School of forestry and environmental studies

School Notes: School of the Environment
November/December 2022

Ingrid C. “Indy” Burke |

Expert in disturbance ecology joins YSE faculty

Sparkle Malone, whose research focuses on disturbance regimes such as major weather events and natural disasters and how they alter the structure and functions of ecosystems, has joined the YSE faculty as an assistant professor, a tenure-track appointment supported by an endowment for the Yale Center for Natural Carbon Capture (YCNCC). In the position, she will conduct cutting-edge research that is relevant to nature-based climate solutions and will also work with other faculty members to develop the direction and mission of the center as a member of the YCNCC scientific leadership team. 

Malone’s current research focuses on carbon dynamics—the capacity for natural systems to capture and sequester carbon. Her work relies on quantitative approaches to measuring systems; integrating data from different sources—remote sensing, eddy covariance, high-frequency pulse data, plot-level data—allows her to monitor systems and understand how they are changing, providing valuable insight into fluxes of carbon, water, and energy across various systems.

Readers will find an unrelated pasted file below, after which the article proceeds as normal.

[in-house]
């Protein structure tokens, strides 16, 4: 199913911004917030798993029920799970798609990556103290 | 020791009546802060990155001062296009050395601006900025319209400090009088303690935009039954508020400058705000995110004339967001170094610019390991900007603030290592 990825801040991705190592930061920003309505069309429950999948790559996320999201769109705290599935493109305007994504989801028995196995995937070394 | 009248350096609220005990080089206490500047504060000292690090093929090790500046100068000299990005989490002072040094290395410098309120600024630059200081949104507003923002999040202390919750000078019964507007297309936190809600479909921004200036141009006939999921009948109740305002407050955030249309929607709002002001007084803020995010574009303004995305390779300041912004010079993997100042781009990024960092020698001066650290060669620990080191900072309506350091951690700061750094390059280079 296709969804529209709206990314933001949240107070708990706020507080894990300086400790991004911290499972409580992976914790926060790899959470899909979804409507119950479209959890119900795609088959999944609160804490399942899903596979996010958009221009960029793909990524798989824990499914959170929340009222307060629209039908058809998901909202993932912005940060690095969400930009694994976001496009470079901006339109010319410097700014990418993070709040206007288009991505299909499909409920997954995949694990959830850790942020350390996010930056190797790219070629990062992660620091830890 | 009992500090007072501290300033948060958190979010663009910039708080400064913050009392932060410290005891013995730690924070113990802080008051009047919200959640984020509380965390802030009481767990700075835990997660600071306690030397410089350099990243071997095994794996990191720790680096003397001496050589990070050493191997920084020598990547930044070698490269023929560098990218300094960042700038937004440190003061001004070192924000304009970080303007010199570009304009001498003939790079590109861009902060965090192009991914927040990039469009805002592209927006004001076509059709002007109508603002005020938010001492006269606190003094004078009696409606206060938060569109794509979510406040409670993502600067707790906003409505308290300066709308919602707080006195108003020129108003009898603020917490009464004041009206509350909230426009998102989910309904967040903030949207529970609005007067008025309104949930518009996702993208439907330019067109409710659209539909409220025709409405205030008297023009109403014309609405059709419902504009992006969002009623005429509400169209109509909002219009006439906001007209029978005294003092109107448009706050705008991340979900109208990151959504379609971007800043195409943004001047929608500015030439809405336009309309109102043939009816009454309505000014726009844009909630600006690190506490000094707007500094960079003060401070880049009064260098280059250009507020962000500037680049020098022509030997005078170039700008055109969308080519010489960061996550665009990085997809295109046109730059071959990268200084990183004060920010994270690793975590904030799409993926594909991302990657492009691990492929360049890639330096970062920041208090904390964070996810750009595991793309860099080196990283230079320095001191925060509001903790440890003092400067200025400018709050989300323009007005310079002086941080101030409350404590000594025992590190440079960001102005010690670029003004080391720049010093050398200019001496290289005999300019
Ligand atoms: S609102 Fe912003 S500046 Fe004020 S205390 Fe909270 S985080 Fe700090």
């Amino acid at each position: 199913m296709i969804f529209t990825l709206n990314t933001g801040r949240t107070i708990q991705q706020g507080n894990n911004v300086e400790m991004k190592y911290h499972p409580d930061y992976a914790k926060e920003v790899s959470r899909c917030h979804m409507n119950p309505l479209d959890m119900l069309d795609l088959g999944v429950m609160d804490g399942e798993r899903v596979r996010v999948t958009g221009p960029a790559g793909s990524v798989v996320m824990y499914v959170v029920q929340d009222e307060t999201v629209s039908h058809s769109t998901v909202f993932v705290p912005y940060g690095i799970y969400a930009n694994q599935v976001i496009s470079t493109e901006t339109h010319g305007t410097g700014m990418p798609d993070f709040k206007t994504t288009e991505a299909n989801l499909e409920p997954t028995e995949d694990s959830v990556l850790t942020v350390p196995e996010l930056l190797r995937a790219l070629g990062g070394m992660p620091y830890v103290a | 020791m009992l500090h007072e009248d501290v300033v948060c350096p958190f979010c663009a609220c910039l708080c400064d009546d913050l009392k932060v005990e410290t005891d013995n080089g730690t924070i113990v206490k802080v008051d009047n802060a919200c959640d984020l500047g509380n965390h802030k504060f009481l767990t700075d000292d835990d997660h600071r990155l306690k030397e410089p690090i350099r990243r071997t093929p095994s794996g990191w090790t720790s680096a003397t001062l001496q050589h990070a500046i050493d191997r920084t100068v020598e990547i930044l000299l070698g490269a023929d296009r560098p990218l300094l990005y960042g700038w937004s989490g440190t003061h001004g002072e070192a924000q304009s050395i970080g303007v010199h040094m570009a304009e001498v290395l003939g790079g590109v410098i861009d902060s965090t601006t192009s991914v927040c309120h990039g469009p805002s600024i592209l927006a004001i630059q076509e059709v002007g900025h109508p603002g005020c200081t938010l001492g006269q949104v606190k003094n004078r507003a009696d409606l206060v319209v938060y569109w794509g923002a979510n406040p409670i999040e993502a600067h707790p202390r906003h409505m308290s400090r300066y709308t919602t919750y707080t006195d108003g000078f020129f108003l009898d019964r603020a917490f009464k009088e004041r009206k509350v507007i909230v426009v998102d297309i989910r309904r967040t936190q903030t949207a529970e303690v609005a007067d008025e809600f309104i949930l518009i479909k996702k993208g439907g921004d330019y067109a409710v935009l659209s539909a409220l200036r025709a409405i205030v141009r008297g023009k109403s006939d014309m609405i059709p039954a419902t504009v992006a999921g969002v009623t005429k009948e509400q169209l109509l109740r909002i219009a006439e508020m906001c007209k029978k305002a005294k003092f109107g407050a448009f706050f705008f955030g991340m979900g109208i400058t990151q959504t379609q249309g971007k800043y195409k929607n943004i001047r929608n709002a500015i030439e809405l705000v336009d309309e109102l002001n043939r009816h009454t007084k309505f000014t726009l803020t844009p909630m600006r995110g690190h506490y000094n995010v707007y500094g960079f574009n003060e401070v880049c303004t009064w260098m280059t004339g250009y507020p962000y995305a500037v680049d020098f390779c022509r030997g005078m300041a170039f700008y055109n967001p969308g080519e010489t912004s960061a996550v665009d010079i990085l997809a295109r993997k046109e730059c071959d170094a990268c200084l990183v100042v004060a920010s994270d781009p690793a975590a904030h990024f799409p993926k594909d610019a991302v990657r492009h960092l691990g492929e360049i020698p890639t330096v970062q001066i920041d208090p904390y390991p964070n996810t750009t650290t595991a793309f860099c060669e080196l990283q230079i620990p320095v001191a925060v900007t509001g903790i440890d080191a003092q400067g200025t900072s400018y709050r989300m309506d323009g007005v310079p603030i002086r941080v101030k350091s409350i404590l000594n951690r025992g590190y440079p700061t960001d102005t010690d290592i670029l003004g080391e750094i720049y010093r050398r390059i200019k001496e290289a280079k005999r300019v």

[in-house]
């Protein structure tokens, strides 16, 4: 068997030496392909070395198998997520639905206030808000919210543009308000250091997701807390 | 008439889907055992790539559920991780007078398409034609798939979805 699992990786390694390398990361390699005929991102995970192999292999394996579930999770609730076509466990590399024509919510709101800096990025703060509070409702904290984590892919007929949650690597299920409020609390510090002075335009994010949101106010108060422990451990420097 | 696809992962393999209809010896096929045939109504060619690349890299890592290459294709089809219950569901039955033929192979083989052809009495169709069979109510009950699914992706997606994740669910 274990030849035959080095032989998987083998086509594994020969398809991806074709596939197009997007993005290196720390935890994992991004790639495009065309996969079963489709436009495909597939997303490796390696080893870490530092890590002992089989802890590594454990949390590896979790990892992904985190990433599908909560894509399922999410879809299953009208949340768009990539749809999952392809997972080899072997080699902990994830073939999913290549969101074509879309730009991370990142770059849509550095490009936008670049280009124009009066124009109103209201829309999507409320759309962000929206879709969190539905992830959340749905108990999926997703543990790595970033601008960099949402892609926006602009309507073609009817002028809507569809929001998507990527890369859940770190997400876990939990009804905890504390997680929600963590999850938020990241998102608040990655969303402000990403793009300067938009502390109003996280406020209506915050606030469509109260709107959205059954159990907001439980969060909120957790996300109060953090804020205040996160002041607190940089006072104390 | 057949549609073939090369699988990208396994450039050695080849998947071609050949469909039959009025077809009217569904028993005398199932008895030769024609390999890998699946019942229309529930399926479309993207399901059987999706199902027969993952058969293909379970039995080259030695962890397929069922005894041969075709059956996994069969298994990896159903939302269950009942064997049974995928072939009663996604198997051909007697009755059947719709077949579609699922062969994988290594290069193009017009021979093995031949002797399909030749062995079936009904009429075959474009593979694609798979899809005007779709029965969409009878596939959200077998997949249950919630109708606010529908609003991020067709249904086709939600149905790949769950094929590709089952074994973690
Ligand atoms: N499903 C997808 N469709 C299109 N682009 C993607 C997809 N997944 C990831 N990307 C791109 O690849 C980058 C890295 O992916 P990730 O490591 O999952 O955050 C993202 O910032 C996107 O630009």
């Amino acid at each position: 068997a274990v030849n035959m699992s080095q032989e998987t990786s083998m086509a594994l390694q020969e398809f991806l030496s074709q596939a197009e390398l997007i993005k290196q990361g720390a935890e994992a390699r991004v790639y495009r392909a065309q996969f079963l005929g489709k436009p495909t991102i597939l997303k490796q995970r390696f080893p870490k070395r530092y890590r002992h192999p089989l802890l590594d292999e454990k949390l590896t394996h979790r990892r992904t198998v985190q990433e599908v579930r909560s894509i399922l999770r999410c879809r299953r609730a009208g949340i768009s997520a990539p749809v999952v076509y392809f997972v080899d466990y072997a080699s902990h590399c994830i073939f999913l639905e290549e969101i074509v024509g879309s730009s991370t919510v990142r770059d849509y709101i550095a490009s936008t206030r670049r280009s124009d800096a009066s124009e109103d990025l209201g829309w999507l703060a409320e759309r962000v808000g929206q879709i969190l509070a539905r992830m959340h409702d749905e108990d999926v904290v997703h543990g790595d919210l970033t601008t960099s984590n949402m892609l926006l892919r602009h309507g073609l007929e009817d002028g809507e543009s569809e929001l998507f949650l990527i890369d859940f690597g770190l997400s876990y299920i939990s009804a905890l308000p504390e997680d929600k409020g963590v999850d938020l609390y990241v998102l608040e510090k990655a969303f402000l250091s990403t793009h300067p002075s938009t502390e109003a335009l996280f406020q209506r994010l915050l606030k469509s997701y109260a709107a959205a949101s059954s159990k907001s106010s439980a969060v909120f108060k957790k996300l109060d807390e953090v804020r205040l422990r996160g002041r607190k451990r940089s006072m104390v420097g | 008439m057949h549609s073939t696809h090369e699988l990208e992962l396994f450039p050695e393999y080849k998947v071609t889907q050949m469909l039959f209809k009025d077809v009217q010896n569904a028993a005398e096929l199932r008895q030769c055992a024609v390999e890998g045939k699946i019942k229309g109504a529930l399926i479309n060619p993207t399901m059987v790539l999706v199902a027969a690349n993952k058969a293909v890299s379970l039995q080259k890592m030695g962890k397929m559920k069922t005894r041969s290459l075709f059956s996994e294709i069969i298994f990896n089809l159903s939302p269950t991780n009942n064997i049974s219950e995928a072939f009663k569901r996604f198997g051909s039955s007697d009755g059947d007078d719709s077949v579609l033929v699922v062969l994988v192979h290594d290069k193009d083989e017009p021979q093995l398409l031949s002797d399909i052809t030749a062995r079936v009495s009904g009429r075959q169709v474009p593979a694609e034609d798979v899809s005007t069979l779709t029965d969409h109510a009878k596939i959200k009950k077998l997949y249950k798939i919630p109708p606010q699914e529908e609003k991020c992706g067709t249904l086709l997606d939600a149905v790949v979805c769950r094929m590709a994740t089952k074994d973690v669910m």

Using urban tree waste to mitigate climate change

In a study led by the Center for Industrial Ecology (CIE), researchers conducted a multi-scale lifecycle assessment that explored methods for utilizing urban tree waste. Wide-scale adoption of more eco-friendly uses of urban tree waste, the researchers say, could significantly reduce global warming potential in the United States.

The study outlines several different methods for creating value from urban tree waste, including turning tree trunks into wood chips or lumber for wood products, composting leaves, and turning tree residue into biochar, a carbon-rich material made from biomass. “This all aligns with the circular economy concept—turning waste into something of value,” says Kai Lan, a postdoctoral researcher at CIE and the lead author of the study. “But it’s not just traditional waste, like plastic or paper. Tree waste is very important, too.”

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